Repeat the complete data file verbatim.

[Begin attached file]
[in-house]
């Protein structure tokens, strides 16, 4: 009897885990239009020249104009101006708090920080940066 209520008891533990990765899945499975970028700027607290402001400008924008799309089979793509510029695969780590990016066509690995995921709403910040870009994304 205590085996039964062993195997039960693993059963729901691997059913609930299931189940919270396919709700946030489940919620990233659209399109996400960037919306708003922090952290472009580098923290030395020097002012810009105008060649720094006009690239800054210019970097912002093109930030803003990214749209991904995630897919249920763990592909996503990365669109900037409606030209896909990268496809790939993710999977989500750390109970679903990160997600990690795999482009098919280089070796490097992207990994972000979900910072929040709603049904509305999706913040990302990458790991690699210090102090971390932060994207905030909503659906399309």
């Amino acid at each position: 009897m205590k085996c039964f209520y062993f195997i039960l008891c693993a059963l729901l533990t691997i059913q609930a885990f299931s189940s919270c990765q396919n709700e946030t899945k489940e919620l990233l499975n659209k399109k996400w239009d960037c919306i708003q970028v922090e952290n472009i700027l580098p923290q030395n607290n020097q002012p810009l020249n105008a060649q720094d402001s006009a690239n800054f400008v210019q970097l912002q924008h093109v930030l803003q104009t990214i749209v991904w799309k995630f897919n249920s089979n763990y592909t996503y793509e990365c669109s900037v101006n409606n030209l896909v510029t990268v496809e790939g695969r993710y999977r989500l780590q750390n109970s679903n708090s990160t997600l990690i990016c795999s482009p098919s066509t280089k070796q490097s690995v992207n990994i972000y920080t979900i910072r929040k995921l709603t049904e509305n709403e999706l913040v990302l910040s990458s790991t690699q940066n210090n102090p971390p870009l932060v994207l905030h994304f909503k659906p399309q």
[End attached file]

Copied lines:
[in-house]
């Protein structure tokens, strides 16, 4: 009897885990239009020249104009101006708090920080940066 209520008891533990990765899945499975970028700027607290402001400008924008799309089979793509510029695969780590990016066509690995995921709403910040870009994304 205590085996039964062993195997039960693993059963729901691997059913609930299931189940919270396919709700946030489940919620990233659209399109996400960037919306708003922090952290472009580098923290030395020097002012810009105008060649720094006009690239800054210019970097912002093109930030803003990214749209991904995630897919249920763990592909996503990365669109900037409606030209896909990268496809790939993710999977989500750390109970679903990160997600990690795999482009098919280089070796490097992207990994972000979900910072929040709603049904509305999706913040990302990458790991690699210090102090971390932060994207905030909503659906399309």
């Amino acid at each position: 009897m205590k085996c039964f209520y062993f195997i039960l008891c693993a059963l729901l533990t691997i059913q609930a885990f299931s189940s919270c990765q396919n709700e946030t899945k489940e919620l990233l499975n659209k399109k996400w239009d960037c919306i708003q970028v922090e952290n472009i700027l580098p923290q030395n607290n020097q002012p810009l020249n105008a060649q720094d402001s006009a690239n800054f400008v210019q970097l912002q924008h093109v930030l803003q104009t990214i749209v991904w799309k995630f897919n249920s089979n763990y592909t996503y793509e990365c669109s900037v101006n409606n030209l896909v510029t990268v496809e790939g695969r993710y999977r989500l780590q750390n109970s679903n708090s990160t997600l990690i990016c795999s482009p098919s066509t280089k070796q490097s690995v992207n990994i972000y920080t979900i910072r929040k995921l709603t049904e509305n709403e999706l913040v990302l910040s990458s790991t690699q940066n210090n102090p971390p870009l932060v994207l905030h994304f909503k659906p399309q």